• Bonuses are doubled for plans offered in counties with all the following characteristics:
    • Lower than average Medicare fee-for-service costs
    • A Medicare Advantage penetration rate of 25% or more as of December 2009
    • A designated urban floor benchmark in 2004.
    • In 2012, Medicare Advantage plans in 210 counties will qualify for double bonus payments
  • In 2012, all small or low-enrollment plans will receive quality bonuses, and rebates of 70% of the difference between the bid and the benchmark. The Secretary of Health and Human Services is required to establish a method for computing quality ratings for small plans for 2013 and subsequent years.
  • All new plans (offered by organizations that did not have a Medicare Advantage contract in the previous 3 years) will receive quality bonuses (1.5% in 2012, 2.5% in 2013, and 3.5% in 2014) and rebates of 65% of the difference between the bid and benchmark in 2012 and subsequent years.

According to the HHS (U.S. Department of Health and Human Services), and HHS Secretary Kathleen Sebelius, as a result of the Affordable Care Act, 5.6 million seniors and people with disabilities have saved $4.8 billion on prescription drugs since the law was enacted. The two main reasons are:

  • The ACA closes the Medicare “doughnut hole” under which seniors must pay for drugs entirely out of pocket.
  • Drug makers have also agreed to offer deep discounts to Medicare recipients.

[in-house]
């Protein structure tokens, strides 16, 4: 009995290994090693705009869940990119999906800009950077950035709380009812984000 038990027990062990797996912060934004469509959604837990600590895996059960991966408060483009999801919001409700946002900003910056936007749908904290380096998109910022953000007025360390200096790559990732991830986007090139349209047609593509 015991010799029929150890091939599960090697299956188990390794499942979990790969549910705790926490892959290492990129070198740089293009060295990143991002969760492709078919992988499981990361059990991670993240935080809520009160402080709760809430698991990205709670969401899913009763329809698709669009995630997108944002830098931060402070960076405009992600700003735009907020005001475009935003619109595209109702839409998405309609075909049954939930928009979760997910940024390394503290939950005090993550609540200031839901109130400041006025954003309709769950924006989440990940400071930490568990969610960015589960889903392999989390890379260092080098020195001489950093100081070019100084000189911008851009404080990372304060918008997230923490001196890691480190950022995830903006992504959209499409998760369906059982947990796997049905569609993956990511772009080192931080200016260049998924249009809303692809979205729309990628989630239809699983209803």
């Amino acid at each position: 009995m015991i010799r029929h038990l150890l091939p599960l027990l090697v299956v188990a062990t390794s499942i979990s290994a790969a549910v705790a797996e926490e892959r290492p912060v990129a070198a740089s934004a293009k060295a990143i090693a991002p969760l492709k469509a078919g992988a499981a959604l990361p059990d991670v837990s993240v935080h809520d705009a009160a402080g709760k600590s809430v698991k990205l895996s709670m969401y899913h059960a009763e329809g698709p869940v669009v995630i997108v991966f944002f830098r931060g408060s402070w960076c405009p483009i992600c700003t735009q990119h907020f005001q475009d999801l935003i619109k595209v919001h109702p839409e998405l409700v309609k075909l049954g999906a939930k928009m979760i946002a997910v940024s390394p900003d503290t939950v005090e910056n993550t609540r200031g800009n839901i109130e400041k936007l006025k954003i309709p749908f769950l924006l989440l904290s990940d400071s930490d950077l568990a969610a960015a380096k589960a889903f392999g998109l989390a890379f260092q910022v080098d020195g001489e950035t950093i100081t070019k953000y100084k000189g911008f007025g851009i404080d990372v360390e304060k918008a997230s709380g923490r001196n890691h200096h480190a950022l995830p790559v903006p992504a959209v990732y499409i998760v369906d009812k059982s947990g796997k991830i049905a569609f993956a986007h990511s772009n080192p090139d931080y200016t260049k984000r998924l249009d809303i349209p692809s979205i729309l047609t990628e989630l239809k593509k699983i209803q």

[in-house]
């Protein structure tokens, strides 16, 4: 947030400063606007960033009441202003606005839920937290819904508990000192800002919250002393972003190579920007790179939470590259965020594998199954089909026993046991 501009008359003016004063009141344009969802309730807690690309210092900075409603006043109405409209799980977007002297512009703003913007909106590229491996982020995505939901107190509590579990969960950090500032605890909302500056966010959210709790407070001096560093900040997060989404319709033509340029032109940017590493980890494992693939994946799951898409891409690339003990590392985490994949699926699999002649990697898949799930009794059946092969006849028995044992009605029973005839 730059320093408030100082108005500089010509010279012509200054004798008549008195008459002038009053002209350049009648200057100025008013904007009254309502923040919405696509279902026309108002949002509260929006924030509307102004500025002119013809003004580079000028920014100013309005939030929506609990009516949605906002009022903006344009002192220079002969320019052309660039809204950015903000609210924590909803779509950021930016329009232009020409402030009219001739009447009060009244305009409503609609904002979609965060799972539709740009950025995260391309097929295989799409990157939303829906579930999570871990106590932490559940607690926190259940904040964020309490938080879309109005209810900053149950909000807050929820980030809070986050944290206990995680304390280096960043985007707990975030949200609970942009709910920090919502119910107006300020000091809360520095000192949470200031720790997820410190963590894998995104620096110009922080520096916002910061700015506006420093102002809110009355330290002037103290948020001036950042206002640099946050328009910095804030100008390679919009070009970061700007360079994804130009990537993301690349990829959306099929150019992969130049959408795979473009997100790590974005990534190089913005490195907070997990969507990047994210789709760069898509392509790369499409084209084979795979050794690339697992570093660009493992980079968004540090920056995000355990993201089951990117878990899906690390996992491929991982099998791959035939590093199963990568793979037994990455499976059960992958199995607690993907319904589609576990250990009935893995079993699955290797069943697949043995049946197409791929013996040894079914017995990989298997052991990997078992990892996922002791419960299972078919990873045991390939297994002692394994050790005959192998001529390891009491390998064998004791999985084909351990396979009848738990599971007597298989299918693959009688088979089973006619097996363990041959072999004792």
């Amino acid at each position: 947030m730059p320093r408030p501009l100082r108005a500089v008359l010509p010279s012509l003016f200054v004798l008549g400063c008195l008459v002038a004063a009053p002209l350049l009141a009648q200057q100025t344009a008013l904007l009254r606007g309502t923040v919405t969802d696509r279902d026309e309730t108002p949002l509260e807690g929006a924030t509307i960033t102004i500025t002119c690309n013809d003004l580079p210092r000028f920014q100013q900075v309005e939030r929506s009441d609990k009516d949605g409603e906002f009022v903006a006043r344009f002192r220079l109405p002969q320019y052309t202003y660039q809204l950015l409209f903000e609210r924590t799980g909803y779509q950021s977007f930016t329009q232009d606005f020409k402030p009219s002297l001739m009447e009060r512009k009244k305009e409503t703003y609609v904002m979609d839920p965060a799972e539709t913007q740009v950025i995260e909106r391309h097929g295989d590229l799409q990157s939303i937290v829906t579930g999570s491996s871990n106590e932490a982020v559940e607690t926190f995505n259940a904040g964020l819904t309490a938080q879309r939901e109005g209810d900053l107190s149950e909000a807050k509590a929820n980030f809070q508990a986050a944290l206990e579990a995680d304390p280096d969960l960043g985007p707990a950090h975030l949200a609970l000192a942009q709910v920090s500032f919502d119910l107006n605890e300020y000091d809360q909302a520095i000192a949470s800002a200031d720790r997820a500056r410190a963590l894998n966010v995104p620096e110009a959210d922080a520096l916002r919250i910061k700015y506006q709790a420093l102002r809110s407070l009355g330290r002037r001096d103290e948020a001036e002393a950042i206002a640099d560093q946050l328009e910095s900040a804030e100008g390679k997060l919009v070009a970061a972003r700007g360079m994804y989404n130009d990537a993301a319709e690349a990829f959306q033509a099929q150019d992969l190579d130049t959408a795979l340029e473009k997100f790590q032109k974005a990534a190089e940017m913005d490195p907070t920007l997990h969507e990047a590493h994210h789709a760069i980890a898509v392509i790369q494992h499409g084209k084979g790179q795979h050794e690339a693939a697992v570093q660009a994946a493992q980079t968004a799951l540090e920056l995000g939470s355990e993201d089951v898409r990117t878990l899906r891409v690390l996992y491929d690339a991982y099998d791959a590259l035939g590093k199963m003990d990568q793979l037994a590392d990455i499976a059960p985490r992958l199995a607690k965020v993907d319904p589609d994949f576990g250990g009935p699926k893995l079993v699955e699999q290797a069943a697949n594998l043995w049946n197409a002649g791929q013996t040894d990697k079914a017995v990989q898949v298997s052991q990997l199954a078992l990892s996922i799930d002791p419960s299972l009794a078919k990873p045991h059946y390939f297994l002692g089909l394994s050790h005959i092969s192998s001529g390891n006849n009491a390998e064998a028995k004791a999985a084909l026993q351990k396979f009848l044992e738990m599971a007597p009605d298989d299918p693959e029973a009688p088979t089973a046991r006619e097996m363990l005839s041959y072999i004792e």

The results:

  • Seniors have saved $4.8 billion on their prescriptions.
  • 5.6 million seniors have received a drug discount or rebate, including 2.3 million this year.
  • Seniors who hit the doughnut hole have saved an average of $657 this year.
  • Over 20.7 million with Medicare also received free preventive services in the first nine months of 2012
  • The health care law will save the typical person with original Medicare $5,000 from 2010 to 2022.

Significant Savings

Among the provisions in the health care law  to make Medicare prescription drug coverage more affordable are these:

  • In 2010, anyone with Medicare who hit the prescription drug donut hole received a $250 rebate.
  • In 2011, people with Medicare who hit the donut hole began receiving discounts on covered brand-name drugs and savings for generic drugs.
  • For 2013, people with Medicare in the donut hole will receive about 53% on the cost of brand name drugs and a 21% savings for the cost of generic drugs. These savings and Medicare coverage will gradually increase until 2020, when the donut hole will be closed.

Preventative Health Services

The health care law also makes it easier for people with Medicare to stay healthy through preventative health services. Before 2011, Medicare recipients had to pay part of the cost for many preventive health services, making it difficult for many of them to get the health care they needed. For example, recipients had to pay as much as $160 in cost-sharing for a colorectal cancer screening.